TRY THIS! Clean up an Oil Spill

TRY THIS!

Design and construct floating boom that will:
1) prevent an oil spill from reaching the beach, and
2) absorb as much oil as possible from a spill.

Test your design's performance with wind and waves.

What You'll Need

  • Large tray, pan, or plastic container*
  • Water
  • Sand or small pebbles
  • Cooking oil
  • Dish soap
  • Measuring cup or graduated cylinder
  • Materials to build your boom. Check the Boom Materials section for suggestions.

* We recommend using one that’s at least 3" deep, 8" in width, and 8" in length.

Be Safe!

Always check with a parent or guardian before you start a project and make sure it is okay to use materials you find around the house.

Oil and Water

Oil and water don't mix. A chemical engineer would say oil is hydrophobic, or not attracted to water. Oil is also usually less dense than water, so it floats.

If you put a few drops of oil into a pan of water, the oil will stick together in small pools on the surface of the water. Even if you stir the water, the oil will return to the surface or cling to the sides of the tray rather than mix into the water.

Oil in water behaves differently if you add a surfactant. This is a compound that lowers the surface tension between the 2 liquids, allowing the oil to break down in very small droplets than can then be dispersed through the water. A dishwashing liquid can act as a surfactant.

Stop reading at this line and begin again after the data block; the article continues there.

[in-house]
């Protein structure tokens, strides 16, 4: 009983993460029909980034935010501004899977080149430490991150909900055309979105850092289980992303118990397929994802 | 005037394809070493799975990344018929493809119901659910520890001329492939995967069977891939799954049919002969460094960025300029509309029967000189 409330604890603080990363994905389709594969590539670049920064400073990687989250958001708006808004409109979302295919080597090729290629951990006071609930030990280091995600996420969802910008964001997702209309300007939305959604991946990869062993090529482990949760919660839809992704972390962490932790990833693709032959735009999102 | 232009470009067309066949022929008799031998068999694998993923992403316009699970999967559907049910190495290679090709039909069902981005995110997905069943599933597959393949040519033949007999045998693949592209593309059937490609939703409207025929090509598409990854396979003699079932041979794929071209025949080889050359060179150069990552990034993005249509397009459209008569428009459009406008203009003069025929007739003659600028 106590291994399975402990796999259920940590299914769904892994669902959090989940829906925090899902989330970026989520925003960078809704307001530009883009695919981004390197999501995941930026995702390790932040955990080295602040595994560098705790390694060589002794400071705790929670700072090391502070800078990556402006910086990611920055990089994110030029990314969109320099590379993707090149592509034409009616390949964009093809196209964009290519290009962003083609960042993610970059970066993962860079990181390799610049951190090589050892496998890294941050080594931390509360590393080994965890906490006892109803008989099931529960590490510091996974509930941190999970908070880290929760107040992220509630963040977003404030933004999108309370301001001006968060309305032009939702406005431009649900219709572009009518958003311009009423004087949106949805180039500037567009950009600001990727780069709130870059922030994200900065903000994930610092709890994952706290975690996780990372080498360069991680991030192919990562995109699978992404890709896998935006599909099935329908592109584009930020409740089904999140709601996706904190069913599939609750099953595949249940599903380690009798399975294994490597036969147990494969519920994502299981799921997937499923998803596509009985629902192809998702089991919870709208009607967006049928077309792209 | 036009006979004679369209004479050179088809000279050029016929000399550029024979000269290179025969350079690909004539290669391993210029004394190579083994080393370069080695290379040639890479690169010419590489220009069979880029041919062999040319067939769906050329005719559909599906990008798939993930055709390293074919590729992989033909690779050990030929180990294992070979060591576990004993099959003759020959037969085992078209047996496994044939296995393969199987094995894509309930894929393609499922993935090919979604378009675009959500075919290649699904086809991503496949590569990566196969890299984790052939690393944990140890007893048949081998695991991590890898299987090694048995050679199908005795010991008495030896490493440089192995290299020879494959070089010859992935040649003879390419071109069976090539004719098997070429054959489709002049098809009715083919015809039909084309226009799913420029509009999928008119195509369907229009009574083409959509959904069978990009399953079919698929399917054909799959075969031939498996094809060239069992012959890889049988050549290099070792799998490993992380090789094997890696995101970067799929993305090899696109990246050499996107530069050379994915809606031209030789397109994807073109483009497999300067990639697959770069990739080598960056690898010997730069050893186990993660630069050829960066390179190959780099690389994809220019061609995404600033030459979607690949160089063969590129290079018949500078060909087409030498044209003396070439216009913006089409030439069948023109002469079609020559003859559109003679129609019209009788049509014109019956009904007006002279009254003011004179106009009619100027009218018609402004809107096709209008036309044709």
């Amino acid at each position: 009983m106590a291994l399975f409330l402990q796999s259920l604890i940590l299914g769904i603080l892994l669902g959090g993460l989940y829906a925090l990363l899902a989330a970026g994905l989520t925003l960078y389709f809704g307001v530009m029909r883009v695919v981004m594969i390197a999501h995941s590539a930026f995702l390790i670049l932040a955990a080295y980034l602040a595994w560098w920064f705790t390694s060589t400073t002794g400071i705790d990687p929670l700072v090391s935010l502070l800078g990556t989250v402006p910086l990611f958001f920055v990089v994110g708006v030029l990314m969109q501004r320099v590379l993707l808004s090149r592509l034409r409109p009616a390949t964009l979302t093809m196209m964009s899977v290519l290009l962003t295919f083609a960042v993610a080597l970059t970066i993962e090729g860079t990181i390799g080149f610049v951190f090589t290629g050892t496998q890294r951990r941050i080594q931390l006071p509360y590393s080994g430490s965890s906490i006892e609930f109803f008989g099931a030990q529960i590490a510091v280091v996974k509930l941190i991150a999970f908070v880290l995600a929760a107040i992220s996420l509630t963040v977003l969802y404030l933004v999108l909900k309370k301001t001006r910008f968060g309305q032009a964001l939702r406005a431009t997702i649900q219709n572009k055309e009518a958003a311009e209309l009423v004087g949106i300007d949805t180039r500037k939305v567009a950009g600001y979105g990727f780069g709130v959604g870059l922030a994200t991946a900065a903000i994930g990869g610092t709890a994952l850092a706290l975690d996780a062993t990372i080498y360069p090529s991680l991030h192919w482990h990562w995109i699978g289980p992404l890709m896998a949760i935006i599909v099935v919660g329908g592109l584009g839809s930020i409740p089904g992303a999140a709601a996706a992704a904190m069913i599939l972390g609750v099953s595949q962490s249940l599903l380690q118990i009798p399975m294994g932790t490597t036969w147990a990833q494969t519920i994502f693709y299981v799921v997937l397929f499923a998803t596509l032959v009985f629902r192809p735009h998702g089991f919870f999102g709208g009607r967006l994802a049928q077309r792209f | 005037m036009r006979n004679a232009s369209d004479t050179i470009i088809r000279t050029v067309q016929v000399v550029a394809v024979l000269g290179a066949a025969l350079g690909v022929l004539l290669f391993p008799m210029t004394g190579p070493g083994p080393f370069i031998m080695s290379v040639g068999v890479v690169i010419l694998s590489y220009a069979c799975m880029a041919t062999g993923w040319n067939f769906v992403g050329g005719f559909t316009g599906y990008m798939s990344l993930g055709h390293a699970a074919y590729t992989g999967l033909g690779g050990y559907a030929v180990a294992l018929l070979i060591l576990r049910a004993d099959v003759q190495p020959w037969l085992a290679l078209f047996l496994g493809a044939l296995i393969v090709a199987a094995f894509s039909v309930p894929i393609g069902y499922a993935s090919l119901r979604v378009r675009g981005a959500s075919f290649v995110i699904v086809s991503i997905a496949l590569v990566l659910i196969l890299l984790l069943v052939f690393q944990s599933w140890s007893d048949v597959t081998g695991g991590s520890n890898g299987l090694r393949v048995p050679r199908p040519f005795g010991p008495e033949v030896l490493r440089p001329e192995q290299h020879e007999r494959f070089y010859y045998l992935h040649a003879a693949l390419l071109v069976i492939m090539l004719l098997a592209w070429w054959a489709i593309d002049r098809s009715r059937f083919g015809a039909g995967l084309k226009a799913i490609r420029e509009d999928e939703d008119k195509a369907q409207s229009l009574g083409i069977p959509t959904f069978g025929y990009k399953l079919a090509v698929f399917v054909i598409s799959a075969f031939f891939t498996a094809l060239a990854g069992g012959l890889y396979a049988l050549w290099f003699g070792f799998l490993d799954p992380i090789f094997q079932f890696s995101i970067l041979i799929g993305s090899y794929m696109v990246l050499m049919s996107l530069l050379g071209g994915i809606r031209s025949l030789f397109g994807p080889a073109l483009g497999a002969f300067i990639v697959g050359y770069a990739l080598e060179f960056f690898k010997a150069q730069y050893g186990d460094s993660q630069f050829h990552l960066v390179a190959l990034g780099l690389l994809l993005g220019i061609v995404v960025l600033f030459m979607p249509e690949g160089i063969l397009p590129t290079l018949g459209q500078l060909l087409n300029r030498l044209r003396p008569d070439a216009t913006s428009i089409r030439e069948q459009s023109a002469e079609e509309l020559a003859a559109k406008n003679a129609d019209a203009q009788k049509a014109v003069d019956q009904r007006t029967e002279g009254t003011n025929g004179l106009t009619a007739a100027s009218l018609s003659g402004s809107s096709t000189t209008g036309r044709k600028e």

If you add a drop or two or dishwashing liquid to your tray of water with the floating pools of oil, you'll notice that first, the oil spreads out - away from the detergent. But if you stir the water again the oil no longer pools - it becomes small droplets that stay suspended in the water.

These properties of oil create some unique challenges and opportunities when oil and water meet in the environment.

Oil Spill: Environmental Hazard!

Oil spills in the ocean damage and sometimes destroy wildlife and fragile ecosystems. Engineers work to design drilling and transport technology to prevent spills, but accidents happen. When they do, engineering is critical to stopping, containing, and cleaning up the mess.

The Challenge

  1. The first step is to prepare your “beach.”  You can use any large tray, pan, or plastic container.  Large food storage containers, plastic under-bed or closet storage containers, or even an aluminum roaster pan would work.  Pour sand or other "beach" material into your tray so that it fills about 1/3 of the tray. Pour water into the other 2/3 of the tray. Pour only enough water to touch the sand, but not cover the sand completely.
  2. Setting up the beach first gives you the chance to measure the maximum size of your oil boom. Think about a design for your oil boom that will optimize oil containment and absorption. Sketch out your ideas.
  3. Collect your boom-building materials and construct your oil boom based on your design.